The EUvsDisinfo project run by the European External Action Service recently argued that “Lavrov recycles tired old lies, but there is hardly anyone left to listen.” But alas, that isn’t accurate. The legacy of Western colonialism gives Putin’s propagandists an advantage when waging the information war.

Macky Sall, the president of Senegal, a West-tilted nation, warned European leaders in May that Russia’s narratives and attempts to obscure facts through disinformation, misinformation and propaganda about the war in Ukraine risk gaining traction in Africa — especially so when it comes to Western sanctions exacerbating a food and fertilizer crisis on the African continent. Analysts at the Brookings Institution, a think tank, warned last month that “Russia’s narratives about its invasion of Ukraine are lingering in Africa.”

They added: “The information spaces in Africa and other regions of the Global South like India and China have been heavily targeted by Russian disinformation and propaganda campaign.”

Western leaders belatedly have started to try to highlight the similarities between Ukraine’s struggle to be the master of its own destiny — free from interference by an imperial, aggressive power — with the struggles of African and Asian nations to escape colonialism. But the efforts aren’t joined up and casual, and are just not competitive with the rapid and continuous, repetitive and adaptable Russian disinformation.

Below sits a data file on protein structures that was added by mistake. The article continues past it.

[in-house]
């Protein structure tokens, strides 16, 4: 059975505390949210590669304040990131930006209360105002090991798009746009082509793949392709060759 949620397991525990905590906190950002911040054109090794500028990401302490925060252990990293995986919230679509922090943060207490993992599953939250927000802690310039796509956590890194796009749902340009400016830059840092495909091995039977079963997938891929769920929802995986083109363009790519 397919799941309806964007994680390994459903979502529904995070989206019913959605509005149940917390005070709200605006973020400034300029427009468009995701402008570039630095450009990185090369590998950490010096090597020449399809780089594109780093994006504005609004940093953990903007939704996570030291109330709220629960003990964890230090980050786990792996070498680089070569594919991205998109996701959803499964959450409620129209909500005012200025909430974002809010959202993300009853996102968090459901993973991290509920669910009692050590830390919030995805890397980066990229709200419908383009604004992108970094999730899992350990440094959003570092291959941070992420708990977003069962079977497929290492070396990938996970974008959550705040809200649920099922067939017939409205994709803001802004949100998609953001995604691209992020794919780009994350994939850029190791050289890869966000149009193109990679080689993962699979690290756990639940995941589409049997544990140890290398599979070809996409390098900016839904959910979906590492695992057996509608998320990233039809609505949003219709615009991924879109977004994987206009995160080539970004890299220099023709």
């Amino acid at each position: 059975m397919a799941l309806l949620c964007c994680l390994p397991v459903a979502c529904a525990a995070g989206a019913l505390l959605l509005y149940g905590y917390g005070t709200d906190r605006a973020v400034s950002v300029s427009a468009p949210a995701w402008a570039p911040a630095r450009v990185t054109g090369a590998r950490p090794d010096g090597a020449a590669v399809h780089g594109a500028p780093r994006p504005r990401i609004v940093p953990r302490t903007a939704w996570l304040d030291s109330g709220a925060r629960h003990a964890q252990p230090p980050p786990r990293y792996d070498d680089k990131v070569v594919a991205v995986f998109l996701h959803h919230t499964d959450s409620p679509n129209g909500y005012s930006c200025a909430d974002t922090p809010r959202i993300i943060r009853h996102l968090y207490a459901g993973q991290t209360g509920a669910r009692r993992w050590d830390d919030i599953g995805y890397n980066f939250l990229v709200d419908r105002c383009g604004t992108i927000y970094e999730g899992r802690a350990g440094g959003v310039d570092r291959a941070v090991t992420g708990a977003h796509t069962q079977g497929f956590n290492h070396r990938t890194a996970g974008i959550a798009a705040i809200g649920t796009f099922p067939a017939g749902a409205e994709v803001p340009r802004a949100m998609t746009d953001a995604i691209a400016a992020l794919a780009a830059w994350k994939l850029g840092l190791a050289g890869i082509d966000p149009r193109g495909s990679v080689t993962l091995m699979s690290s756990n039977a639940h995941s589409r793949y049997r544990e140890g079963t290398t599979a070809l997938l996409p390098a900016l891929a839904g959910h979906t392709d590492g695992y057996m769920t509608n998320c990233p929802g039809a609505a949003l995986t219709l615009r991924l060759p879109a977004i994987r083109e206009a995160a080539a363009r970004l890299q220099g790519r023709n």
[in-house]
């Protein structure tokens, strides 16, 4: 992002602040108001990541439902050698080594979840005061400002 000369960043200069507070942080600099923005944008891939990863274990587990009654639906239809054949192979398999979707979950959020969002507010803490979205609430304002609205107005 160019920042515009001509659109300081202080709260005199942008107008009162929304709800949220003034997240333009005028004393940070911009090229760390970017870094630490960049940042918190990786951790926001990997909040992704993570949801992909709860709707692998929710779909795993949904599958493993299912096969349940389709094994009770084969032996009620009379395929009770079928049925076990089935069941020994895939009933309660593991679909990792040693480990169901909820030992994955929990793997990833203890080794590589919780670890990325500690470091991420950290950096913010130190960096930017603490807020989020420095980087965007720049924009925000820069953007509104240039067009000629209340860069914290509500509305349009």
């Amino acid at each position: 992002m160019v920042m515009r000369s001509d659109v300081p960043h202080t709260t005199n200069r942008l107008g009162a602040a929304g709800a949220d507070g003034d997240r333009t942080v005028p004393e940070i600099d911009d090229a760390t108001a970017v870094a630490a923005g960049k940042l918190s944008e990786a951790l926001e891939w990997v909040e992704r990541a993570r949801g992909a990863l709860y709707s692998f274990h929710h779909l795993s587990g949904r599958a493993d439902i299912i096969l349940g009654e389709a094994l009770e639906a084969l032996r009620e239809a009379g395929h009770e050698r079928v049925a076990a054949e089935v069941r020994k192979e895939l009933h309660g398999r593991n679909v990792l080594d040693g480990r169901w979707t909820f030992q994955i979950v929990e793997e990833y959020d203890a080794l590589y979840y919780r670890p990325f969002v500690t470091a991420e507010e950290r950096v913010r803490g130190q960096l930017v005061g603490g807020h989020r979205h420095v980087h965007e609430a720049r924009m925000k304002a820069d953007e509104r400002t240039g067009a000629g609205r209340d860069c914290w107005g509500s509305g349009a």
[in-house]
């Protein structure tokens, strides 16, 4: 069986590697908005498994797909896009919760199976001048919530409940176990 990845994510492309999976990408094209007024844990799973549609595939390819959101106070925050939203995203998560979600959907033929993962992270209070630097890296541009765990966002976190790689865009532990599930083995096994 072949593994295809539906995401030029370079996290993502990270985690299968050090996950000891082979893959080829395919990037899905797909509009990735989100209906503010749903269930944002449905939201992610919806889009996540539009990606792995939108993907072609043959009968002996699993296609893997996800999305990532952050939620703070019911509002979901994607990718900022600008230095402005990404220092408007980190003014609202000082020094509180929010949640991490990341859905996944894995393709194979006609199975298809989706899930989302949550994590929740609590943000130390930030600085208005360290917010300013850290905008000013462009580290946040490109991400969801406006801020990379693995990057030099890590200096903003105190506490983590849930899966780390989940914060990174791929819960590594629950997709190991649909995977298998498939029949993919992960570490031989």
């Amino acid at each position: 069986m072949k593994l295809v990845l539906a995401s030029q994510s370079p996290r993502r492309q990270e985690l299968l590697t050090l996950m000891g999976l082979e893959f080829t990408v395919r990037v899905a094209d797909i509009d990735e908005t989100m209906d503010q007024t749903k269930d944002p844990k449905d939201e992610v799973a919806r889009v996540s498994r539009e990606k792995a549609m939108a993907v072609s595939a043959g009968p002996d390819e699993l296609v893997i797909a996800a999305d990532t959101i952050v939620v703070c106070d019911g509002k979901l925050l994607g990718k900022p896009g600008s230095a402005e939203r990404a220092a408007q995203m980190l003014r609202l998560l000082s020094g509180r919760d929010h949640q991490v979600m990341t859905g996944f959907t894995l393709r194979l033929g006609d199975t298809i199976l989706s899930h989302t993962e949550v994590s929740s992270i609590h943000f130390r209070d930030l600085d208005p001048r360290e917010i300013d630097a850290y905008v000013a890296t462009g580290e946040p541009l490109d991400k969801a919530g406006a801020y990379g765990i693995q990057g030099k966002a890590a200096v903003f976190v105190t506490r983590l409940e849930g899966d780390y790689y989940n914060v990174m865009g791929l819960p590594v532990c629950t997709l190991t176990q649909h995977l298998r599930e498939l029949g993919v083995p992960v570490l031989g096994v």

It can be no coincidence that Russia decided to sign a grain deal with Ukraine on the eve of Lavrov’s Africa trip, giving him an alibi about the food crisis.

The Western message isn’t getting through against Russia’s artful scratching at old grievances and exploiting of old tensions. Certainly, it isn’t working with Uganda’s leader, Yoweri Museveni. At a joint press conference with Lavrov in Entebbe on Tuesday, Museveni praised Russia, and the Soviet Union before it, for having supported African anti-colonial movements for over 100 years.

He said he didn’t understand Western calls for Africa to “automatically” adopt an anti-Russian stance, noting Uganda couldn’t turn against countries that never caused it any harm, while forgiving Western colonial oppressors of the past. “We want to trade with Russia and we want to trade with all the countries of the world. We don’t believe in being enemies of somebody’s enemy,” he added.

Meanwhile, the West struggles to counter the lies and distortions. As Mark Twain noted: “A lie can travel halfway around the world while the truth is putting on its shoes.”